For sportswriters, the big game means a clash of the titanic cliches—even if the teams don't look so super.
clash invited Singleton to meet him for dinner near his home.
The clash between the two sides has been fought out in Israeli courts and in the media.
The Ramones I was a big fan of, the Talking Heads, the clash, Sex Pistols…all those bands.
Linsker initially escaped after the clash on the bridge but was arrested a short time later.
A clash of arms followed in which several Americans were killed.
The sentinels lowered their muskets, and crossed them with a clash before the gateway.
"They couldn't hev noticed the clash of them jimmyjohns, nohow," declared the negligent Watt, nonchalantly.
Some wear nose rings and all wear bangles that clash as they walk.
The next morning we were awakened by the booming of cannon and clash of musketry.
c.1500, "to make a loud, sharp sound," of imitative origin, or a blend of clap and crash. Cf. Dutch kletsen "splash, clash," German klatschen, Danish klaske "clash, knock about." Figurative sense, in reference to non-physical strife or battle, is first attested 1620s. Of things, "to come into collision," from 1650s; of colors, "to go badly together," first recorded 1894. Related: Clashed; clashing.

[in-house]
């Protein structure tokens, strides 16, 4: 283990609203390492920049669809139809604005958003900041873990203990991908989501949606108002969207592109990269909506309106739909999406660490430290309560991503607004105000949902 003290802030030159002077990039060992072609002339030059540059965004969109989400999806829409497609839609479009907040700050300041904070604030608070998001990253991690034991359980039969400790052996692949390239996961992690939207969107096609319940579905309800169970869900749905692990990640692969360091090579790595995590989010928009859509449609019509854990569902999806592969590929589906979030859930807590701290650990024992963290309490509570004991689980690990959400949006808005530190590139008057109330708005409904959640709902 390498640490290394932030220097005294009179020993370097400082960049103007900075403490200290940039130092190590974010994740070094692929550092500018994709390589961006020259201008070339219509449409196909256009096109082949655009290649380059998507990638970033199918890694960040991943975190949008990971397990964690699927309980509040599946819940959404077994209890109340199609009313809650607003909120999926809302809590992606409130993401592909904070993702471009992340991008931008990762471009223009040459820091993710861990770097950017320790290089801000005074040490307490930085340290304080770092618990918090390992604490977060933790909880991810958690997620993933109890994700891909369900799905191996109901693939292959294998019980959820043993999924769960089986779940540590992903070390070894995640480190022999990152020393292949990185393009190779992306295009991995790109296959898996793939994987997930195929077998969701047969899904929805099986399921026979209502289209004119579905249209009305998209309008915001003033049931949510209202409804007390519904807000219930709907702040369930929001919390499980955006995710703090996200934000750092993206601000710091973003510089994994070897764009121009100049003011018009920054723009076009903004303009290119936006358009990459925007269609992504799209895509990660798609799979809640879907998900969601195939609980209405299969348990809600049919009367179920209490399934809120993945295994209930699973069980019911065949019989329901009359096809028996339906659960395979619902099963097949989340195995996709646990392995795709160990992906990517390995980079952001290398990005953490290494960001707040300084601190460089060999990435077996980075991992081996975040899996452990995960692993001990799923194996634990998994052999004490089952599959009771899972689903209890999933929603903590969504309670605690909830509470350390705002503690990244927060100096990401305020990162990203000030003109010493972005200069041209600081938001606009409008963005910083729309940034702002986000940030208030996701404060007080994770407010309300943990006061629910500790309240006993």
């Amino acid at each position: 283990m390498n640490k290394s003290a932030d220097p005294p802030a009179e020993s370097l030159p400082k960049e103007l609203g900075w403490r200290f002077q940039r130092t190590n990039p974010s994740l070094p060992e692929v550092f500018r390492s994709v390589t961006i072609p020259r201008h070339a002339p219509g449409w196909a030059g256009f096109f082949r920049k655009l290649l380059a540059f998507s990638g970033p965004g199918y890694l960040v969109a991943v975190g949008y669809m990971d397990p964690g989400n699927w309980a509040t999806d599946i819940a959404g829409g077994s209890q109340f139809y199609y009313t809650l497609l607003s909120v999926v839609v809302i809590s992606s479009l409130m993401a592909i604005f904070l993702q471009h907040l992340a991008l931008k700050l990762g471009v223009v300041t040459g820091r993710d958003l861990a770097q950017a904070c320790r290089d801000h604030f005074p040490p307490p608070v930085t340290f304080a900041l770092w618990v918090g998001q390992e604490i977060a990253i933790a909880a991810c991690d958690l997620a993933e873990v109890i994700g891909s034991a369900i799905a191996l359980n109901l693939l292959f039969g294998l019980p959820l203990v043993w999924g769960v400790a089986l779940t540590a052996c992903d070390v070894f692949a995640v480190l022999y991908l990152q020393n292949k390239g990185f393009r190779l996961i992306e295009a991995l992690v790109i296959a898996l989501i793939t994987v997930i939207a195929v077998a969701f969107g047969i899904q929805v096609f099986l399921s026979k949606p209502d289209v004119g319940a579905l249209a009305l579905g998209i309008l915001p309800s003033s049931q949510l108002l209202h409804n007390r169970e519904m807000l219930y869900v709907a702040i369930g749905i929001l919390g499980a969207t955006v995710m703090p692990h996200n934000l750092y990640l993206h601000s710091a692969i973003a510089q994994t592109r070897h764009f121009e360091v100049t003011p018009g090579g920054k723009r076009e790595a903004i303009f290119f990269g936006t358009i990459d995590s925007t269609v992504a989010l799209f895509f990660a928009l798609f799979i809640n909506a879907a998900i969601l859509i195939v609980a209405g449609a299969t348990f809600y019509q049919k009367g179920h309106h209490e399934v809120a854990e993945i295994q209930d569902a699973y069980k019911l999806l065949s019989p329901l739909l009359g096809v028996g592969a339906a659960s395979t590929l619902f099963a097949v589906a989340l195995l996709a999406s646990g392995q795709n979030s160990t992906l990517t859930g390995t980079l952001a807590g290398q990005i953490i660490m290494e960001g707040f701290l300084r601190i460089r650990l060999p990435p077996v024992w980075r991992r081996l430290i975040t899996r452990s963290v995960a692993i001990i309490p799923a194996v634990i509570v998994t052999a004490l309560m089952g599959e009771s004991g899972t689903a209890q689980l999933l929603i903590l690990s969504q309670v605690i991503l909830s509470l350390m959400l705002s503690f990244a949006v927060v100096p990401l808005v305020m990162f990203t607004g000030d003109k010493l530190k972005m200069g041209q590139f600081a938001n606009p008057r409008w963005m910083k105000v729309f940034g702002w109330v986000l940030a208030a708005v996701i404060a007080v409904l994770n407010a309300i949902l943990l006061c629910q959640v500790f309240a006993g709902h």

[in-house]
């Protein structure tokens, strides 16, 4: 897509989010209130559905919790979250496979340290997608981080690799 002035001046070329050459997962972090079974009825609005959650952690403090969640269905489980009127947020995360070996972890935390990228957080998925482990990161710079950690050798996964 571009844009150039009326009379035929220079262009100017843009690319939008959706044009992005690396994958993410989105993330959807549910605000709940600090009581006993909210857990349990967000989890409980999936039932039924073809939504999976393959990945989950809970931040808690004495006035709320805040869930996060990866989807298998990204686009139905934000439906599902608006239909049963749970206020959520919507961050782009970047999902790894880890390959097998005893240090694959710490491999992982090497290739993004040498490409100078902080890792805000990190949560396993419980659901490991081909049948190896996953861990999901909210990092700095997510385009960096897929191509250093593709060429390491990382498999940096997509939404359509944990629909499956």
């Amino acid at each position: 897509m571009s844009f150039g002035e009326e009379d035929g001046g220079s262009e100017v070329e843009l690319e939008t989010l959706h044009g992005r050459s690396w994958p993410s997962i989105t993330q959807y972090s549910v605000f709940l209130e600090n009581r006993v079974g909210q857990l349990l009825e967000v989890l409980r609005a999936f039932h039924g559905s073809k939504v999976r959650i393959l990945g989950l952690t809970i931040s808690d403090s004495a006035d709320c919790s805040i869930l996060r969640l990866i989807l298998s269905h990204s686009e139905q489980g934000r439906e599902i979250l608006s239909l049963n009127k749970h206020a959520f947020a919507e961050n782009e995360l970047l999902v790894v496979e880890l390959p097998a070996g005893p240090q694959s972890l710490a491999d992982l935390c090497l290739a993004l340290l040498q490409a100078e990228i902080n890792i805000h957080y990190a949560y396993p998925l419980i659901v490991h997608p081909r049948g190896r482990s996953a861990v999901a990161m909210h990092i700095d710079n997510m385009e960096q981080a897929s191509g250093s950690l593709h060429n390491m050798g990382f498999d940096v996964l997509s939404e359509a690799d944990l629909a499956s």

1510s, "sharp, loud noise of collision," from clash (v.). Especially of the noise of conflicting metal weapons. Meaning "hostile encounter" is from 1640s; meaning "conflict of opinions, etc." is from 1781.